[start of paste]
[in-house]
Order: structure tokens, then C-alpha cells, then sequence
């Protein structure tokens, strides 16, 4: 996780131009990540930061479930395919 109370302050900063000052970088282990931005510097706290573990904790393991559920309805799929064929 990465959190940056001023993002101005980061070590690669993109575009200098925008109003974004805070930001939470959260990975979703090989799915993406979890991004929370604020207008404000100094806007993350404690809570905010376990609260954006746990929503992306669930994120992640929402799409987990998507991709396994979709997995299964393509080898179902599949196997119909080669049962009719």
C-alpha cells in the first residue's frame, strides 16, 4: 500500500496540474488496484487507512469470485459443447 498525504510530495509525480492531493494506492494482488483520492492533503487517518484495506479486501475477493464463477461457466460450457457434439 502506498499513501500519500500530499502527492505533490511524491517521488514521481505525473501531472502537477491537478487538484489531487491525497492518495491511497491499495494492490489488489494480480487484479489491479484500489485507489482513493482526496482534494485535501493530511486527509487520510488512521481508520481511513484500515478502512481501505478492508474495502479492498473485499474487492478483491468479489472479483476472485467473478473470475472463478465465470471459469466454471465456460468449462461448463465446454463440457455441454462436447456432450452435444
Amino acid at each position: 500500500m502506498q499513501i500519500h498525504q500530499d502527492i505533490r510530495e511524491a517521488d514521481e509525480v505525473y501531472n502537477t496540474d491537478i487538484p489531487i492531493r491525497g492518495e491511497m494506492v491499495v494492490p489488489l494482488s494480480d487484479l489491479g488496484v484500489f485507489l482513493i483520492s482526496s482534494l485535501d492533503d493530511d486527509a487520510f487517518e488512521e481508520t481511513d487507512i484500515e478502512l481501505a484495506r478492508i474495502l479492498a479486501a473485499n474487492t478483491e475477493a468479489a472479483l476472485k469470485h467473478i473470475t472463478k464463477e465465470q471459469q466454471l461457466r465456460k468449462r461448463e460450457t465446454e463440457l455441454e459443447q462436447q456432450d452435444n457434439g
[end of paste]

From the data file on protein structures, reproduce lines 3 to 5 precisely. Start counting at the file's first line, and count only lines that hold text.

């Protein structure tokens, strides 16, 4: 996780131009990540930061479930395919 109370302050900063000052970088282990931005510097706290573990904790393991559920309805799929064929 990465959190940056001023993002101005980061070590690669993109575009200098925008109003974004805070930001939470959260990975979703090989799915993406979890991004929370604020207008404000100094806007993350404690809570905010376990609260954006746990929503992306669930994120992640929402799409987990998507991709396994979709997995299964393509080898179902599949196997119909080669049962009719």
C-alpha cells in the first residue's frame, strides 16, 4: 500500500496540474488496484487507512469470485459443447 498525504510530495509525480492531493494506492494482488483520492492533503487517518484495506479486501475477493464463477461457466460450457457434439 502506498499513501500519500500530499502527492505533490511524491517521488514521481505525473501531472502537477491537478487538484489531487491525497492518495491511497491499495494492490489488489494480480487484479489491479484500489485507489482513493482526496482534494485535501493530511486527509487520510488512521481508520481511513484500515478502512481501505478492508474495502479492498473485499474487492478483491468479489472479483476472485467473478473470475472463478465465470471459469466454471465456460468449462461448463465446454463440457455441454462436447456432450452435444
Amino acid at each position: 500500500m502506498q499513501i500519500h498525504q500530499d502527492i505533490r510530495e511524491a517521488d514521481e509525480v505525473y501531472n502537477t496540474d491537478i487538484p489531487i492531493r491525497g492518495e491511497m494506492v491499495v494492490p489488489l494482488s494480480d487484479l489491479g488496484v484500489f485507489l482513493i483520492s482526496s482534494l485535501d492533503d493530511d486527509a487520510f487517518e488512521e481508520t481511513d487507512i484500515e478502512l481501505a484495506r478492508i474495502l479492498a479486501a473485499n474487492t478483491e475477493a468479489a472479483l476472485k469470485h467473478i473470475t472463478k464463477e465465470q471459469q466454471l461457466r465456460k468449462r461448463e460450457t465446454e463440457l455441454e459443447q462436447q456432450d452435444n457434439g